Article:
Since the official change to the short format in 2006, modern eventing has been searching for the ideal recipe to the perfect event horse.
As our sport changes, so does the type of horse that is required to be truly successful at the upper levels, and while other countries have time-honored sport horse breeding programs that have adapted beautifully to the new needs, the United States is still working to find the solution.
In the small town of Thurmond, North Carolina, a farm named Wits End Eventing has a unique and intelligent approach to creating the next generation of eventing superstars.
Founded six years ago by husband and wife team of Adrienne Classen and Dale Hinman, their respective backgrounds bring several notable and intriguing aspects to the table.
Along with being a successful pediatrician, Adrienne is a life-long eventing enthusiast, and competed through the Intermediate level with multiple horses, including Sharon White’s current four-star mount Rafferty’s Rules.
Before beginning her breeding program, Adrienne had a thriving sales business, and to this day has never selected a horse that did not compete to at least Intermediate level, a bar to which she holds all of her prospects.
While Dale was not initially as invested in the horses as his wife, that quickly changed as their breeding program got off the ground. An MIT and Stanford graduate with fifteen patents to his name, he was highly intrigued with the mathematical qualities of a breeding program, and quickly became integral to the system by creating the Wits End Eventing databases that currently shape how they design their sport horse matches.
The program started with Adrienne’s interest in breeding her CCI2* mare, Irish Lace, and quickly expanded from there. “We noticed certain characteristics when Adrienne was picking out resale horses, and I was kind of curious about how their pedigrees were related,” says Dale.
“From there, I decided to compile a database of all the successful horses in all the four star competitions since 2006, and another database with all the pedigrees of all the horses that have competed at the four star level since that year“.
The concept of these databases alone is staggering, and something that only an engineer could take upon himself with an eager attitude. For every horse that has competed at the four star level since 2006, Dale has their height, their sex, their percentage Thoroughbred blood, their scores in each respective phase, and pretty much every other category you can think of right at his fingertips.
“You can run a graph on this database to see how height relates to performance at the four star level,” says Dale. “We use this to statistically determine the characteristics we are looking to reproduce in our breeding program”.
They use the corresponding pedigree database to break down the selection process for matching broodmares to suitable stallions. Wits End Eventing uses linebreeding, a practice that has been common in the Thoroughbred racing industry for generations, and is also very successful in Europe for sport horses.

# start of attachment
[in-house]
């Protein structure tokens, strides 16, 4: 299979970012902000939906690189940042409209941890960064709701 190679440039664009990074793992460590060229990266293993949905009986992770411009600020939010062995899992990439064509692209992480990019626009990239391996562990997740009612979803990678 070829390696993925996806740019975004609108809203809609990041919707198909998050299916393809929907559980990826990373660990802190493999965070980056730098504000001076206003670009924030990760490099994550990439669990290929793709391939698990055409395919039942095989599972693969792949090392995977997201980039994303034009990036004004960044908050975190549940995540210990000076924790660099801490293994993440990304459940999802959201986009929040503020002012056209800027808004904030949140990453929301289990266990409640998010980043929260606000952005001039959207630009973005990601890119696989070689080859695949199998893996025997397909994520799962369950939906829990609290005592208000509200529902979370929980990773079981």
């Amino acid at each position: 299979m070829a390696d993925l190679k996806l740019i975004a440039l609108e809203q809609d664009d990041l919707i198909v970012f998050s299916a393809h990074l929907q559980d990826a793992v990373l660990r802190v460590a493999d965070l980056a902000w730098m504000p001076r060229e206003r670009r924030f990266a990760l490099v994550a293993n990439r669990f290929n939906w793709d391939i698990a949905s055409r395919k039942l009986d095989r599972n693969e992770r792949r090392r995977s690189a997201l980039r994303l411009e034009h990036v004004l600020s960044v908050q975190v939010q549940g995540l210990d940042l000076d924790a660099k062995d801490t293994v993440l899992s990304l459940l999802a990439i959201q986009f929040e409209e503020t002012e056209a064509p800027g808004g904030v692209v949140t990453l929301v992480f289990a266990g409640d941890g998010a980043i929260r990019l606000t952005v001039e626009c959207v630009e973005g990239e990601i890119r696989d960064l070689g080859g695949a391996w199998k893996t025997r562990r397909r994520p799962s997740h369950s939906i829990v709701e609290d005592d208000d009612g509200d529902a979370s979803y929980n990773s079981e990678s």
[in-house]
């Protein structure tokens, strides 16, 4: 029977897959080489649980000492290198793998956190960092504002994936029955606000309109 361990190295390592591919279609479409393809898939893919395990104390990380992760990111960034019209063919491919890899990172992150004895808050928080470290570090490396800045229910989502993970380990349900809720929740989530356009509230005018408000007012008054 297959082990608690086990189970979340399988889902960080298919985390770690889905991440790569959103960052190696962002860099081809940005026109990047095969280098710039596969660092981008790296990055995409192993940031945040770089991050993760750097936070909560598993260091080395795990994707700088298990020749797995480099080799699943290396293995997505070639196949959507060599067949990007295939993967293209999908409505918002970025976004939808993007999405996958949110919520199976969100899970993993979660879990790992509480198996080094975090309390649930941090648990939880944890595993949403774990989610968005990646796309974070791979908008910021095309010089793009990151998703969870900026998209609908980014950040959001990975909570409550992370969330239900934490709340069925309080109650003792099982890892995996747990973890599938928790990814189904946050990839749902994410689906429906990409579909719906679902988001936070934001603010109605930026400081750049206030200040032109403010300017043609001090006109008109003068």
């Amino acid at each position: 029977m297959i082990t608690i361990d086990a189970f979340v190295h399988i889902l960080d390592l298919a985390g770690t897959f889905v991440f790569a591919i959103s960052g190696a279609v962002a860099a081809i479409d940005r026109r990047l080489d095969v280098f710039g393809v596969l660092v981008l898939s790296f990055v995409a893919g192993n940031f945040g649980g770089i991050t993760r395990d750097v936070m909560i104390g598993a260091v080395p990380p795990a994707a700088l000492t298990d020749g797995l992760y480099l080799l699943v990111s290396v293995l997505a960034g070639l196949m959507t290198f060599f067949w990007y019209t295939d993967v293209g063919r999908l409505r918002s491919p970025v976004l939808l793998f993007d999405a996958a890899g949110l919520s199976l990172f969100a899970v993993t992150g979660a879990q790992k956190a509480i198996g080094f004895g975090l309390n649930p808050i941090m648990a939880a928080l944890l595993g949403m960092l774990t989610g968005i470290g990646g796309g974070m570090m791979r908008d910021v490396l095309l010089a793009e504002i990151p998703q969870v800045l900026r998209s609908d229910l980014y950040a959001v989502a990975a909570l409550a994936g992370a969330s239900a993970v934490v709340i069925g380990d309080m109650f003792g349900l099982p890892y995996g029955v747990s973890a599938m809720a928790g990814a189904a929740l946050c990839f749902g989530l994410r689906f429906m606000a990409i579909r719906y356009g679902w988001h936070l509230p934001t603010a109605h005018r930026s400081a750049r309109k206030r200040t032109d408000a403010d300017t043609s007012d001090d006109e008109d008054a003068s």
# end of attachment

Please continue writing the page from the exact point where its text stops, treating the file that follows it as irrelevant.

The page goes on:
Pedigree theory suggests that the focal linebreeding should be in what many call the engine room, which is the fourth through sixth generation positions.
“Analyzing pedigrees this way and using linebreeding is very time consuming, but there’s a lot of basic genetics and statistics behind it, which is why we look at the data of the horses winning at the four star level,” explains Adrienne. “As scientists, we look at what succeeded and that’s what you breed. It seems to make sense”.
“We don’t always look for the same stallion, because the theory in linebreeding is that the fourth, fifth and sixth generation is where the power comes from, so if you can concentrate horses in those generations, you can amplify beneficial characteristics” says Dale.
The database systems that they have created allow them to have a unique approach to matchmaking and analyzing what characteristics are desirable for a four-star eventer. Of course, as with any breeding program, a good part of it is up to chance, but Wits End Eventing has a very clear idea of the type of horse that they want to produce.
“Our ideal horse is uphill and forward thinking with movement that is well above average, but not extravagant,” explains Adrienne. From looking at the results of four-star events, they have found that statistically horses with extreme movement are wonderful to watch, but ultimately lack the ability to be efficient in the galloping lanes, causing slower times and more strain on their bodies at that level.
“We want a horse that is smart and athletic with an excellent jump, but without too much tendency to over-jump.” In much the same way, a horse that over-jumps all of the fences is stunning in sales ads, but loses too much time on cross country looming in the air, as well as places extra strain on its legs by jumping too high.
By running graphs on how height and percentage of Thoroughbred blood is related to four-star performances, they have come to the conclusion that the ideal height is 15.3 to 16.2 hands, with 65% to 85% thoroughbred blood.
They prefer to have at least one or two grandparents that are full Thoroughbred so that the horse maintains his or her endurance and can show a great gallop. The other percentage of warmblood comes in key on the last day, for the statistics show that warmbloods excel in the show jumping most of all, contrary to much belief that the dressage is where they dominate.
Tune in next week for the second part of our interview with Wits End Eventing to find out what makes their program unique, and how they are hoping to change the sport horse world for Eventing! Go U.S. breeders!